The National Trust will no longer issue licenses for trail hunting on its grounds, the charity's trustees announced last week.
Hunting wild animals was banned in England and Wales in 2004, and trail hunting acts as a substitute. Hunts chase a synthetic scent made to mimic an animal so no animals are harmed.
After the charity’s members voted to ban trail hunting on the National Trust grounds last month, the board of trustees have agreed with their vote and motioned it from 25 November.
Many people fear that trail hunting can mask real hunting. Earlier this year, former director of the Masters of Foxhounds Association (MFHA), Mark Hankinson, was found guilty of assisting and encouraging hunters to evade hunting rules.
The National Trust said it has now lost confidence in the MFHA.
Harry Bowell, director of land and nature at the National Trust, said: “The board of trustees has carefully considered this issue. Its decision to issue no further licences for trail hunting is based on a wide range of considerations.
“These include - but are not limited to - a loss of trust and confidence in the MFHA, which governs trail hunting, the vote by National Trust members at our recent AGM, the considerable resources needed to facilitate trail hunting and the reputational risk of this activity continuing on our land.”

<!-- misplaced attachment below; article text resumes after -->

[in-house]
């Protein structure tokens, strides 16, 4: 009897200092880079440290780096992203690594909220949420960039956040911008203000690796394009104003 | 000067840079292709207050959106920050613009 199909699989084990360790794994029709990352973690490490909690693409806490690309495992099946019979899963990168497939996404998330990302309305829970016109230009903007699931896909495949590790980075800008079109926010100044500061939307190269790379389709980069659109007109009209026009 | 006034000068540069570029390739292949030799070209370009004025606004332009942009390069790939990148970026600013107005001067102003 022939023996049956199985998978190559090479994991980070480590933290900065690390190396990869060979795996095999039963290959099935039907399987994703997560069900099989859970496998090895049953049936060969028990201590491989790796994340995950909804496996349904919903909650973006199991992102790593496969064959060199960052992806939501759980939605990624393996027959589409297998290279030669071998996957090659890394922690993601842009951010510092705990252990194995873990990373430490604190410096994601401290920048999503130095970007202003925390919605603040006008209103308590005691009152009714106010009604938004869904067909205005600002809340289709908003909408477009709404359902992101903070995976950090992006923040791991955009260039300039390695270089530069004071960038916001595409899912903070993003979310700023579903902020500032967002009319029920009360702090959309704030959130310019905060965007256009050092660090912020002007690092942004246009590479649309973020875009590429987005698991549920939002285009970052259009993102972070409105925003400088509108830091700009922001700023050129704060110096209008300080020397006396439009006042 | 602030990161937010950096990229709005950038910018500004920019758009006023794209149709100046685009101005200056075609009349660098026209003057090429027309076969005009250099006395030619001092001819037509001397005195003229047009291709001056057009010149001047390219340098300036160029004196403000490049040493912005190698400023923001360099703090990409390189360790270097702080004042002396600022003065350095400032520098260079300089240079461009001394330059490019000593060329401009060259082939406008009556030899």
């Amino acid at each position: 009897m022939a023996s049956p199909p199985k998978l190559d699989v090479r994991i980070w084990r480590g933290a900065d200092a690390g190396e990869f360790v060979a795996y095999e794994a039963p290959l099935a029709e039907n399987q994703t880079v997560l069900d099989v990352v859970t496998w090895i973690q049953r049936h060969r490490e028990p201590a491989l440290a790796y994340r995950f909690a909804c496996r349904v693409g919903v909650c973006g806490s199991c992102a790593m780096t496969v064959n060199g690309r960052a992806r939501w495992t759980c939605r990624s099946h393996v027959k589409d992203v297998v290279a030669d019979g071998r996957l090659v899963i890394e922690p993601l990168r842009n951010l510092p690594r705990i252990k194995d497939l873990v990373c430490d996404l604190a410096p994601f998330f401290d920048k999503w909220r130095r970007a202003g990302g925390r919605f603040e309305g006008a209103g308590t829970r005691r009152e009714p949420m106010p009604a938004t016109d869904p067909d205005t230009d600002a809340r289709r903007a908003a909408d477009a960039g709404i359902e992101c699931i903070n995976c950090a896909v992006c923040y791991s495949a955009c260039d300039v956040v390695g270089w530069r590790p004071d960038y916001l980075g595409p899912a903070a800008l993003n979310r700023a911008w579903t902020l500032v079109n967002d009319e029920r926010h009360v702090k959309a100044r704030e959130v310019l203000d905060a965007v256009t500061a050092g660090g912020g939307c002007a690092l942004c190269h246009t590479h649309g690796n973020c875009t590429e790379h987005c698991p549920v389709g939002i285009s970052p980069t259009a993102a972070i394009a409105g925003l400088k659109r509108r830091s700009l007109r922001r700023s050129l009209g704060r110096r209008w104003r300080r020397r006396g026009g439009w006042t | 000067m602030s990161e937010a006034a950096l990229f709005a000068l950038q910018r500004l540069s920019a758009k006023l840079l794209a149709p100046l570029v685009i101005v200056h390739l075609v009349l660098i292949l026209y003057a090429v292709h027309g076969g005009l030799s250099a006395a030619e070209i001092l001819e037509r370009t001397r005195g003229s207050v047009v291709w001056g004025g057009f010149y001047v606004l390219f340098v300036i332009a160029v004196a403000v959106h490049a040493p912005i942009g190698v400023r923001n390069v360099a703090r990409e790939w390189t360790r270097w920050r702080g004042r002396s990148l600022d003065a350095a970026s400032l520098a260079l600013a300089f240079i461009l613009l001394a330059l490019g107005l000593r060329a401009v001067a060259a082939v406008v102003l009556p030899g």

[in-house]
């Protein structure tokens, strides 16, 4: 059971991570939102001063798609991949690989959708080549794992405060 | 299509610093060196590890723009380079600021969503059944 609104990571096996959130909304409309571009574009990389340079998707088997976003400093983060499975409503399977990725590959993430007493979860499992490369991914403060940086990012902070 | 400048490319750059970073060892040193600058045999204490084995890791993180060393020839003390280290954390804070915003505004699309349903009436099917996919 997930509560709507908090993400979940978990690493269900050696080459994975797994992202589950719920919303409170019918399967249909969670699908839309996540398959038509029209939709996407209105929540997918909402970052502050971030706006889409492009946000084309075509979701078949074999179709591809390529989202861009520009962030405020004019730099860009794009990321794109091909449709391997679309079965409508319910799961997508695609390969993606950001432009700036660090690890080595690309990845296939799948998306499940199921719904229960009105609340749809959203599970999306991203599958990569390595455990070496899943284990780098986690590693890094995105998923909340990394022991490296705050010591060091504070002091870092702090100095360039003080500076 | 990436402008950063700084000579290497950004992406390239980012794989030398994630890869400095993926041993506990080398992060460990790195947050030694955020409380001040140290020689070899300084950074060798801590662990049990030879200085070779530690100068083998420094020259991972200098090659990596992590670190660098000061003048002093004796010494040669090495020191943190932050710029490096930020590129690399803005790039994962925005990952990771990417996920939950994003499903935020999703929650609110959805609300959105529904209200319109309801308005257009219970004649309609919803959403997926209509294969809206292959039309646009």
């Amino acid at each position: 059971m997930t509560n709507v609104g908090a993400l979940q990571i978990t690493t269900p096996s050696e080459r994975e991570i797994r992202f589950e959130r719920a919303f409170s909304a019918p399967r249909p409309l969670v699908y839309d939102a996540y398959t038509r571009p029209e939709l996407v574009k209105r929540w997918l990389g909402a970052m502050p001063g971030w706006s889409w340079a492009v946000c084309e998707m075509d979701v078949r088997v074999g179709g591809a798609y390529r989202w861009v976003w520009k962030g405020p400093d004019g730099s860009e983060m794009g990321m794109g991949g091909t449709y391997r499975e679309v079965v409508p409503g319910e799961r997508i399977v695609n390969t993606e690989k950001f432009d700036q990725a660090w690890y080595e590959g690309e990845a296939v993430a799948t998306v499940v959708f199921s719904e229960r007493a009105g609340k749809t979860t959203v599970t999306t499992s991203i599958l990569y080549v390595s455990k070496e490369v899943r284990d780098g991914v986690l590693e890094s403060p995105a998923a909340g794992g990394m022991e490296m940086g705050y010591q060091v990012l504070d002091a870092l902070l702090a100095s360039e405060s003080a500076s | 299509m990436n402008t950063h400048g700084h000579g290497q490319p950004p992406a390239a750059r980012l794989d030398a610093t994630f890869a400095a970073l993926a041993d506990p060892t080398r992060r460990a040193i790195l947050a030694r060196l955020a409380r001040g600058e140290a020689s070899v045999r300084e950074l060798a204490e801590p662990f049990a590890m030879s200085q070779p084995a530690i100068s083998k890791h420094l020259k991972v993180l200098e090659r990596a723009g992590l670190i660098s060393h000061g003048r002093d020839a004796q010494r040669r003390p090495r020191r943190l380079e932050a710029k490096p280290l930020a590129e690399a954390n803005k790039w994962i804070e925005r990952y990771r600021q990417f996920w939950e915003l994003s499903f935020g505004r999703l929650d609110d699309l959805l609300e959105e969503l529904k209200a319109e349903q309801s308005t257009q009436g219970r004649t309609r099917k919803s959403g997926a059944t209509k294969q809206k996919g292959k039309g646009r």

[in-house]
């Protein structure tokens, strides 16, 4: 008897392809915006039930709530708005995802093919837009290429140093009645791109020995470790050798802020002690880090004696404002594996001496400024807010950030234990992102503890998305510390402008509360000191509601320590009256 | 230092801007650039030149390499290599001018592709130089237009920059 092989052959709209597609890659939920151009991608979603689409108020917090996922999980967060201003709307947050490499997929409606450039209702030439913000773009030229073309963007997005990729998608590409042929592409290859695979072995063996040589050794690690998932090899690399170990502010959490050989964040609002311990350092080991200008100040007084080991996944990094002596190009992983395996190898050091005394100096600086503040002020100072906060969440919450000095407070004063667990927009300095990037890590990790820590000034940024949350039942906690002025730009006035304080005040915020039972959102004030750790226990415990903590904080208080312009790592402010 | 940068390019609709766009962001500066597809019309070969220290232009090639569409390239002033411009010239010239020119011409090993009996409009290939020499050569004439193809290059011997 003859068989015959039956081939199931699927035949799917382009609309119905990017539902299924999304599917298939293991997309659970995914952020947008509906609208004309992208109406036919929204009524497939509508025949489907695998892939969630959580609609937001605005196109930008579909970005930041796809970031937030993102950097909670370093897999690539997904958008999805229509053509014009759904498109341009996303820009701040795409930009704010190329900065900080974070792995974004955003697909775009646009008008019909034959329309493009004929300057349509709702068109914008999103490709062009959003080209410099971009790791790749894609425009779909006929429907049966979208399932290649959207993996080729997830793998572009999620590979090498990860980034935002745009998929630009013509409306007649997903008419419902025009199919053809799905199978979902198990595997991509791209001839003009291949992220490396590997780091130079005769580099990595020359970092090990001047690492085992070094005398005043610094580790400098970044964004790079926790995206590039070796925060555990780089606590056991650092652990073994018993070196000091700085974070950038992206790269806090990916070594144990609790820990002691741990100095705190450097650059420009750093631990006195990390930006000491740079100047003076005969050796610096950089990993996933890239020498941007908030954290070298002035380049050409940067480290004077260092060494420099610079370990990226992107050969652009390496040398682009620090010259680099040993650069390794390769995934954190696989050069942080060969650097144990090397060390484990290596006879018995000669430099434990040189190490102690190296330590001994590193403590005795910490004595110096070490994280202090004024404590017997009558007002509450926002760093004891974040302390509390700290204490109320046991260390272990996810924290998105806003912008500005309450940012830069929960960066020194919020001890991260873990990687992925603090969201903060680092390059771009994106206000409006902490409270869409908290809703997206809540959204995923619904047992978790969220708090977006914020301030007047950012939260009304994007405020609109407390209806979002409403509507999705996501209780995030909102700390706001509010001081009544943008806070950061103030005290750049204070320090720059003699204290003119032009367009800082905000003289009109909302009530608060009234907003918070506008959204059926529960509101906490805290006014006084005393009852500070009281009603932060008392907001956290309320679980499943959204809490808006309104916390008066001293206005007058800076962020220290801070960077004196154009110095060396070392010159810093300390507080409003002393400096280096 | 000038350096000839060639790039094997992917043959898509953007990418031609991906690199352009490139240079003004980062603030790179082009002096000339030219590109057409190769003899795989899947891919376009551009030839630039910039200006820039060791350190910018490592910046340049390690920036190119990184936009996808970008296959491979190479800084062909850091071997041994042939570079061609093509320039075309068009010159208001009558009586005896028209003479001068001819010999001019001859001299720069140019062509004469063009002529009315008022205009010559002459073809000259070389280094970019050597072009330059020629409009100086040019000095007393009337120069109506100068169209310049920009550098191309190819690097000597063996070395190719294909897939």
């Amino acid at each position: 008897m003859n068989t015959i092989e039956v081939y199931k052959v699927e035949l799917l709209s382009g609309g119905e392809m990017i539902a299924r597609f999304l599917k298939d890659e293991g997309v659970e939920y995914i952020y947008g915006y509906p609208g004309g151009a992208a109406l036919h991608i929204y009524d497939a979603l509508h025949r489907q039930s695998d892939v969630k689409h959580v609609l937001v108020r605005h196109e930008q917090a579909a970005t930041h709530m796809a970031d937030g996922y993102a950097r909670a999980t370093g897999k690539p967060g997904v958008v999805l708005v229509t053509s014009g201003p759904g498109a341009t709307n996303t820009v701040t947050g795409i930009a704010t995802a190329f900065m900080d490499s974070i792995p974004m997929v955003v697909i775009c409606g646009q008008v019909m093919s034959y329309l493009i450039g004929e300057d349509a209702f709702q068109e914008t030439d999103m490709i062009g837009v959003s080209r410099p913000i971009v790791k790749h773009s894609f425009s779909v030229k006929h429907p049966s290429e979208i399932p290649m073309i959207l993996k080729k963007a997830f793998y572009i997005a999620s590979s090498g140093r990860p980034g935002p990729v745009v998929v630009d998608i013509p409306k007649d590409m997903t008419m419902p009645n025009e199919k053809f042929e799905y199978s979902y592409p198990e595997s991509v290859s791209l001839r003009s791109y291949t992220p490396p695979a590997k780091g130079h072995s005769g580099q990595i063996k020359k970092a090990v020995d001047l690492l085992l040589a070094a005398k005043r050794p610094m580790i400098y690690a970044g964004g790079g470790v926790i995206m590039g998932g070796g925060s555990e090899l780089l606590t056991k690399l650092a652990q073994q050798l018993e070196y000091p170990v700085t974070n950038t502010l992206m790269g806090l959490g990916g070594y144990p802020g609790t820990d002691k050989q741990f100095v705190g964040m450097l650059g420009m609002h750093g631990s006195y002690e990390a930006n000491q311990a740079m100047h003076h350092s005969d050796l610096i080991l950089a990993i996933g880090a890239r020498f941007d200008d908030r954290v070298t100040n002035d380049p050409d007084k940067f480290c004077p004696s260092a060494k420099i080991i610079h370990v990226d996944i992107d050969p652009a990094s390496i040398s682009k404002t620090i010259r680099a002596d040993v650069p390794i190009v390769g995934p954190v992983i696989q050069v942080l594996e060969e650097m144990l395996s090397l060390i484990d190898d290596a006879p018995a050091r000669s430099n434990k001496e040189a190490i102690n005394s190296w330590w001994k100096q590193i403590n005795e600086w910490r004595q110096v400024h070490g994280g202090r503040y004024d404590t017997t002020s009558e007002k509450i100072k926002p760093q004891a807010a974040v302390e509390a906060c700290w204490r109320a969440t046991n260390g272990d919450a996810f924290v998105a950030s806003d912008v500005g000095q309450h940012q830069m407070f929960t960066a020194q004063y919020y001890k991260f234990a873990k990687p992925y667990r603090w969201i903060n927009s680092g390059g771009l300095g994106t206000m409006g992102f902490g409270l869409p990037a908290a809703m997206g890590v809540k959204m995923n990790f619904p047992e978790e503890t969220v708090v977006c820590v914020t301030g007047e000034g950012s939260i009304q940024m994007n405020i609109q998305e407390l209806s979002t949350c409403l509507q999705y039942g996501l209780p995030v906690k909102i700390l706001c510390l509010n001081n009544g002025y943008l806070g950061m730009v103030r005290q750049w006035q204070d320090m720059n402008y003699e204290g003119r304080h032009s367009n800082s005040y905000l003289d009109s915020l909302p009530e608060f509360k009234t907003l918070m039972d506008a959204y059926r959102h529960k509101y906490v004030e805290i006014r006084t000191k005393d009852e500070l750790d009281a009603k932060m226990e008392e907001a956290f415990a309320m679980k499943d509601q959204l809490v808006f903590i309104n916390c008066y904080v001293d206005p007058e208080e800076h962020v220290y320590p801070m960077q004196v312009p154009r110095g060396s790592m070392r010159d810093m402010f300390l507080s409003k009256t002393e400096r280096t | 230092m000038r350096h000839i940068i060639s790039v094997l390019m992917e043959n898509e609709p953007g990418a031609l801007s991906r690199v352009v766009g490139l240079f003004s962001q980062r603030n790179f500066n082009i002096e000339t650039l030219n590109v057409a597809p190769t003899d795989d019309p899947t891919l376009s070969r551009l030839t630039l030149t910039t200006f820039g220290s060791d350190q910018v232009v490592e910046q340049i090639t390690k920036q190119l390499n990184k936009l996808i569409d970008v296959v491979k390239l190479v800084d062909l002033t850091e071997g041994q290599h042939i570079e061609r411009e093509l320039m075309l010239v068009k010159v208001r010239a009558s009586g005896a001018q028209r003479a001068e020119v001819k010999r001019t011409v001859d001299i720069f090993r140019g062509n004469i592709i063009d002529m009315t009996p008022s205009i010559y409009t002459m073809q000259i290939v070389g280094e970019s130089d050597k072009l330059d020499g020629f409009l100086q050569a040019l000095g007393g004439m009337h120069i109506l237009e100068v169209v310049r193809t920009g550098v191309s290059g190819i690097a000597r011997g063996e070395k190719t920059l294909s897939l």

In a landslide majority, 76,816 members voted in favour of banning trail hunting against 38,184 at the charity’s latest annual general meeting.
Trail hunting was paused on National Trust lands in November 2020 following the investigation into MFHA.
The Trust said that trail hunting became licensed on its lands in 2017. Since then, the charity has reported “both compliant and legitimate activity, but also multiple reported breaches”.
Animal welfare groups rejoice
Campaign group Keep the Ban has lobbied National Trust to ban trail hunting on its land for a long time, and said it was pleased with the outcome.
Rob Pownall, founder of Keep The Ban commented: “We have been tirelessly campaigning for this outcome for years. Finally the National Trust have made the decision they should have made years ago and banned the hunts from their land.”
League Against Cruel Sports also welcomed the National Trust’s decision, but was more cautious of the National Trust’s language and urged the charity to go further.
Chris Luffingham, director of campaigns, said: “The board has recognised the strength of feeling in its membership and the public in general, who are more aware than ever that so-called trail-hunting is used as an excuse – a smokescreen – for illegal hunting.
“However, the recent Hankinson verdict has shown that the hunting community cannot be trusted from the top down, and not having a definitive ban could lead to foxes being chased and killed by hunts.”
Dominic Dyer, policy advisor at animal welfare group Born Free, has called on others to follow in National Trust's footsteps and ban trail hunting too.
He said: “The public is now more aware than ever that trail hunting is little more than a smokescreen for illegal hunting with hounds.
“Its now time that other major public and private landowners including Forestry England, Church of England, Ministry of Defence and United Utilities followed the lead of the National Trust and National Resources Wales by also banning trail hunting on their land.”